The first modern police force—the London Metropolitan Police—was established by Sir Robert Peel in 1829.  He developed his ideas about law and order, Alex S. Vitale writes in his book The End of Policing, when he was “managing the British colonial occupation of Ireland and seeking new forms of social control … in the face of growing insurrections, riots, and political uprisings.”  The “Peace Preservation Force” was meant to serve as a less expensive alternative to the British army…Appointed home secretary in 1822…Peel would run the London Metropolitan Police along the same lines…Boston adopted the London model in 1838, and New York established a formal police force in 1844…But well before then, cities in the southern United States, such as New Orleans, Savannah, and Charleston, “had paid full-time officers”…charged with preventing slave revolts…The motto “to protect and to serve”—adopted by the Los Angeles Police Department in 1955 and later used by others around the country—has been a highly effective public relations tool for the police, as it obscures the main function of their work, which since its inception has been to act in an adversarial manner toward the wider community…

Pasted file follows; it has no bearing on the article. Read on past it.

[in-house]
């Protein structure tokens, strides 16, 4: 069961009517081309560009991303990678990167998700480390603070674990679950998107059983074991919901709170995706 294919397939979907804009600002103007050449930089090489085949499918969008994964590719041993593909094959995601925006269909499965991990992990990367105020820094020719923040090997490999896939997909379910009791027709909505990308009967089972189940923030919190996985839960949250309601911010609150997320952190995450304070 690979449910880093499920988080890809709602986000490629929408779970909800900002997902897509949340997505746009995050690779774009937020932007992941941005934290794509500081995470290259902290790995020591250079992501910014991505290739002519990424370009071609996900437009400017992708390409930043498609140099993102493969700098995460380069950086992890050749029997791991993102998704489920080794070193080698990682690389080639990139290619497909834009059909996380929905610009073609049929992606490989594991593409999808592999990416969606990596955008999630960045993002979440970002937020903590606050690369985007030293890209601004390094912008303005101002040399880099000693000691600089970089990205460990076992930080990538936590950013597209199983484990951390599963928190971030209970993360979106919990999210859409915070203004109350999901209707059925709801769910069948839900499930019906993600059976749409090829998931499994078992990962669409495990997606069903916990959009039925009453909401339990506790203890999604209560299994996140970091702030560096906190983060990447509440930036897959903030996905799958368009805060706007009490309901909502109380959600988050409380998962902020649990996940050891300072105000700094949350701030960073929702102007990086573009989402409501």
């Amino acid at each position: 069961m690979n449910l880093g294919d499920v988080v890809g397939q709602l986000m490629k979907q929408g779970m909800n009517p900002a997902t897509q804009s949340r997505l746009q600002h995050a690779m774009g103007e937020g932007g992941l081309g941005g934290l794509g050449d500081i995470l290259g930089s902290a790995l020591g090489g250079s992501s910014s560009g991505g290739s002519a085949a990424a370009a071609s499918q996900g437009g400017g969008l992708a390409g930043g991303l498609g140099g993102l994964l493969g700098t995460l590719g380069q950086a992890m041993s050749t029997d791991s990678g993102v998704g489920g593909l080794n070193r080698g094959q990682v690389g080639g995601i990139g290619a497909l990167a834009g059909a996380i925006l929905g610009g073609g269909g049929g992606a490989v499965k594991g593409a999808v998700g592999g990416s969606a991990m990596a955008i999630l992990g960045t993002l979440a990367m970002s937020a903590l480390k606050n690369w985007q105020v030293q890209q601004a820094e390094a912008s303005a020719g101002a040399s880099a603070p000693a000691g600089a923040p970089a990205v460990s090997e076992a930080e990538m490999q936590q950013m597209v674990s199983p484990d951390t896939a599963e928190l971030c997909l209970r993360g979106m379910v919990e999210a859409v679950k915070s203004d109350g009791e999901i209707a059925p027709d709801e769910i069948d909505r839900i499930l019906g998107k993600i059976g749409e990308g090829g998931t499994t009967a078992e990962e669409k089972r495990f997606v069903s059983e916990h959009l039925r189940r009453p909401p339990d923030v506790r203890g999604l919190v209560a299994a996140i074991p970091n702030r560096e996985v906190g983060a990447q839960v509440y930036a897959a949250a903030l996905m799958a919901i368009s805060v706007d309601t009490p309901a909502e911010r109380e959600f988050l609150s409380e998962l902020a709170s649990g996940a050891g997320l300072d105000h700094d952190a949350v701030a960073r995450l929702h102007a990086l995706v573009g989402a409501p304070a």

The Pygmalion Fallacy (#784)

Never underestimate the human capacity to obsess about things that don’t exist:

There’s “no evidence that having sex with robots is healthy,” The Washington Post wants you to know.  Similar headlines grace the pages of USA TodayThe VergeCNBC…and many other outlets, sometimes with an added dose of alarmism (“Sex robots could empower pedophiles and sex offenders“) or millennialism (“There’s literally no research proving sex robots are good for society“).  These headlines are all true, more or less, but they omit an important fact: There’s also “literally no research” showing…sex robots unhealthy…There’s just no evidence about sex robots period, because at present they don’t really exist.  The authors of a new article in BMJ Sexual & Reproductive Health—the study behind all those headlines—admit as much…